Blame After Forgiveness

Ethical Theory and Moral Practice 19 (3):619-633 (2016)
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Abstract

When a wrongdoing occurs, victims, barring special circumstance, can aptly forgive their wrongdoers, receive apologies, and be paid reparations. It is also uncontroversial, in the usual circumstances, that wronged parties can aptly blame their wrongdoer. But controversy arises when we consider blame from third-parties after the victim has forgiven. At times it seems that wronged parties can make blame inapt through forgiveness. If third parties blame anyway, it often appears the victim is justified in protesting. “But I forgave him!” In other cases, however, forgiveness seems irrelevant: B can forgive A, but it can still seem that third parties can aptly blame A for the wrong against B. This perplexity adds a dimension to ongoing discussion regarding criteria for apt blame and the related issues of standing and fittingness. This paper explores the status of third party blame after forgiveness. I argue that while post forgiveness blame is often inapt, in many other cases forgiveness is irrelevant. This difference is explained by appeal to the various relationships third parties might have to wronged parties, and how these differences affect the ways we blame and thereby blame’s aptness.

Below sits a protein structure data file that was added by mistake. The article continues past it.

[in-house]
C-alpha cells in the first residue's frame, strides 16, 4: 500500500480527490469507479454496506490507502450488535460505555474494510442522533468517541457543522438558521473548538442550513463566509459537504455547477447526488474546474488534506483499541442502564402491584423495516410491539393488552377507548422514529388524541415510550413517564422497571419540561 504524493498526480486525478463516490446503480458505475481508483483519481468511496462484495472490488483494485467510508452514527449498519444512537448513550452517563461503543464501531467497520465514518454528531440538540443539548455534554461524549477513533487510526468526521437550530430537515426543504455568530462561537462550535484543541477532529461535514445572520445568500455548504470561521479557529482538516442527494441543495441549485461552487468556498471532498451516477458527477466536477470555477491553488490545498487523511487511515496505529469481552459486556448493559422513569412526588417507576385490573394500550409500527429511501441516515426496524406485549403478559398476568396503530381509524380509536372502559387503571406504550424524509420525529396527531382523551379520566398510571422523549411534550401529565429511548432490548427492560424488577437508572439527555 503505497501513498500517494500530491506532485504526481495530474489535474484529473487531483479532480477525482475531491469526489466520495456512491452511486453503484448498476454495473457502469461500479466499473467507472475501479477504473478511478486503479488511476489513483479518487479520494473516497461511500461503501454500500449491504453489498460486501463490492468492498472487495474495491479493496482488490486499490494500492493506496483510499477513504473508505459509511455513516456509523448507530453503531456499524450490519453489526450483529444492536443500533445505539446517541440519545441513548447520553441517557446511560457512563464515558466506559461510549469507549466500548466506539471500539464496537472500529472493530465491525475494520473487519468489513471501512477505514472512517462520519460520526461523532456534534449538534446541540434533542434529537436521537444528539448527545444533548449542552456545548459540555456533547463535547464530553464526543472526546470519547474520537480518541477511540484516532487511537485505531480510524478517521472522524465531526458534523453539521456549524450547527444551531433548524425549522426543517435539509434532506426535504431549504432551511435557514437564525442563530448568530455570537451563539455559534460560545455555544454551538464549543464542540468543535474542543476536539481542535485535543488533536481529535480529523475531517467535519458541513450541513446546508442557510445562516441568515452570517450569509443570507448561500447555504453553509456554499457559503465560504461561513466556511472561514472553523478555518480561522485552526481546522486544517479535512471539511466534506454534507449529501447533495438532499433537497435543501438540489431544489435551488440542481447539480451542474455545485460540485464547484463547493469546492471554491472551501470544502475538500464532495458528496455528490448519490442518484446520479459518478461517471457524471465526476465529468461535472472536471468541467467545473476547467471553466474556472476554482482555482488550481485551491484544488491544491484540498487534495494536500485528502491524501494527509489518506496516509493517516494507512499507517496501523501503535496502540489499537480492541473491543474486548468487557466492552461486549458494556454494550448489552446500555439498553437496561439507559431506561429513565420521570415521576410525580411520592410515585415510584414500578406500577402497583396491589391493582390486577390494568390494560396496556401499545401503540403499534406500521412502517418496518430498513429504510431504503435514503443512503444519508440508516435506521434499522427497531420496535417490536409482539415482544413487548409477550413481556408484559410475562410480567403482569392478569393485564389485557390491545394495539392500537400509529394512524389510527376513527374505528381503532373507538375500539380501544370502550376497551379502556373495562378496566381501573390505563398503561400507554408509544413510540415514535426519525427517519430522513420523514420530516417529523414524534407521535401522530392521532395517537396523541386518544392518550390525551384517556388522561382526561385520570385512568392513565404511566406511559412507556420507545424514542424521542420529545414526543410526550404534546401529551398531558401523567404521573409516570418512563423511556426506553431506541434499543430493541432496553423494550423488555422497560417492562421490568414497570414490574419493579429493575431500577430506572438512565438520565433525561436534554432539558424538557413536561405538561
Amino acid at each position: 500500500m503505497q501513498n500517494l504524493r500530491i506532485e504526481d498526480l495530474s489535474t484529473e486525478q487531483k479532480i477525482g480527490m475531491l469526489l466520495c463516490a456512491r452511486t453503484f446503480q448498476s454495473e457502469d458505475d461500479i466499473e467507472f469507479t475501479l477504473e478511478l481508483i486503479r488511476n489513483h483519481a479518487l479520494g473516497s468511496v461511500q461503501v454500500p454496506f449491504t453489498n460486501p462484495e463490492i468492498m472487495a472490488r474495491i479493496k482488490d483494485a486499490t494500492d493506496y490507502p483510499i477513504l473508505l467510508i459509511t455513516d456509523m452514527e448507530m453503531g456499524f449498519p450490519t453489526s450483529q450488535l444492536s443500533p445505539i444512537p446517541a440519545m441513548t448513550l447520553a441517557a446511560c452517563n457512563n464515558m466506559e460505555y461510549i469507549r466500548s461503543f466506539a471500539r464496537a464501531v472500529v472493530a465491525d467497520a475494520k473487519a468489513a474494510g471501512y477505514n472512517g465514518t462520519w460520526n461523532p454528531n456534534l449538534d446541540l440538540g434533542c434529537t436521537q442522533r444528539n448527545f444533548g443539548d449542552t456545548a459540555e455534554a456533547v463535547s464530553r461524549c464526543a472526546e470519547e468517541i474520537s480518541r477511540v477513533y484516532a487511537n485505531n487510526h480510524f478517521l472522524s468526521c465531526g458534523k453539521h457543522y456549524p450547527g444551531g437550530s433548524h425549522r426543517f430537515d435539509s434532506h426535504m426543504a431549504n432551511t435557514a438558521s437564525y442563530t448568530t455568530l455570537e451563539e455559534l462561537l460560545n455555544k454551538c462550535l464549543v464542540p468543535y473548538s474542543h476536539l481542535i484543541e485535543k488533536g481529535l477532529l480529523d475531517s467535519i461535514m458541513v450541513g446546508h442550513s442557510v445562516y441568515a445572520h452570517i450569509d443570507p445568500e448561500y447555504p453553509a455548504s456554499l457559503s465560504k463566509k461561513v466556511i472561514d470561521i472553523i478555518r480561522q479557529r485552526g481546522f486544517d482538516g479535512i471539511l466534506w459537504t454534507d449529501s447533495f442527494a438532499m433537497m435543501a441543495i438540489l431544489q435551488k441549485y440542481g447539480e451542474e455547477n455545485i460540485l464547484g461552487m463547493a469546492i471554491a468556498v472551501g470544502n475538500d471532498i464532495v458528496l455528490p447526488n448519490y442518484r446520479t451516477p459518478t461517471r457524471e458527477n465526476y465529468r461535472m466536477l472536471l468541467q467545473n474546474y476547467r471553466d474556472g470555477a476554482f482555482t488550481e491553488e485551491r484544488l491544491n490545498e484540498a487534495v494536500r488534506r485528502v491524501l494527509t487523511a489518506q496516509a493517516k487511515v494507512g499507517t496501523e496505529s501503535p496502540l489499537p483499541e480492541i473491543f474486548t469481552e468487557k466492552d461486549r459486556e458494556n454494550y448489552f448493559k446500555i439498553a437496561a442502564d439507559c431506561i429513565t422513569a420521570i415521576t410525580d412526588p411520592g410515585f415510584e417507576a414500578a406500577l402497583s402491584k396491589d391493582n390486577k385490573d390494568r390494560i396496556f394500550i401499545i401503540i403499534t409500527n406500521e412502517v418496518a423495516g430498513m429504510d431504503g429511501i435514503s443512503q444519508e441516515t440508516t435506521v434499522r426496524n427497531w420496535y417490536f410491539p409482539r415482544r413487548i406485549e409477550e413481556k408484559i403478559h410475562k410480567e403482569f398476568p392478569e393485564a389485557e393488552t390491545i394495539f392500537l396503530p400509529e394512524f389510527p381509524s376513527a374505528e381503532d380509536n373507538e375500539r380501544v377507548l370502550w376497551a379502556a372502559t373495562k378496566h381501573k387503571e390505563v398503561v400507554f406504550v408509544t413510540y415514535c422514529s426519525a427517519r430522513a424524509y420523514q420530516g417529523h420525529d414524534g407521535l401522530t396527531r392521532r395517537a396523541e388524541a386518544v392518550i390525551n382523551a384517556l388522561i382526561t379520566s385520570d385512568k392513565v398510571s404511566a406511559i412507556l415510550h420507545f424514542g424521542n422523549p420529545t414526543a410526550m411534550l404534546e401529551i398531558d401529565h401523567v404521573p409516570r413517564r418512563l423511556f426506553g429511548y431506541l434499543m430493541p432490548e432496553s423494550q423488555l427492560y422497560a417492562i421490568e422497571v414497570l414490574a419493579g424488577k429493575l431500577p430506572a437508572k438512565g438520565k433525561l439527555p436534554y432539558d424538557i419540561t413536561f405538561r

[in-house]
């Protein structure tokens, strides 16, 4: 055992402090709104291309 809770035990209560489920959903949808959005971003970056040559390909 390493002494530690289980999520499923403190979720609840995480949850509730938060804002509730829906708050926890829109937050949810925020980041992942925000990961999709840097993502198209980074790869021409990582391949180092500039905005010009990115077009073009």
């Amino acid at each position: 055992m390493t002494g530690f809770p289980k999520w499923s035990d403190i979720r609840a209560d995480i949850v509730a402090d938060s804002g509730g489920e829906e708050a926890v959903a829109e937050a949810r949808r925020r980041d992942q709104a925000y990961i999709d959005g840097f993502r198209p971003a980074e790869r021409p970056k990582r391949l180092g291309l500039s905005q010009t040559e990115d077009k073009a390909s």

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Maura Priest
Arizona State University

References found in this work

Shaping the Normative Landscape.David Owens - 2012 - Oxford, GB: Oxford University Press.
The nature and value of rights.Joel Feinberg & Jan Narveson - 1970 - Journal of Value Inquiry 4 (4):243-260.
Articulating an uncompromising forgiveness.Pamela Hieronymi - 2001 - Philosophy and Phenomenological Research 62 (3):529-555.
Moral Blame and Moral Protest.Angela Smith - 2013 - In D. Justin Coates & Neal A. Tognazzini (eds.), Blame: Its Nature and Norms. Oxford University Press.

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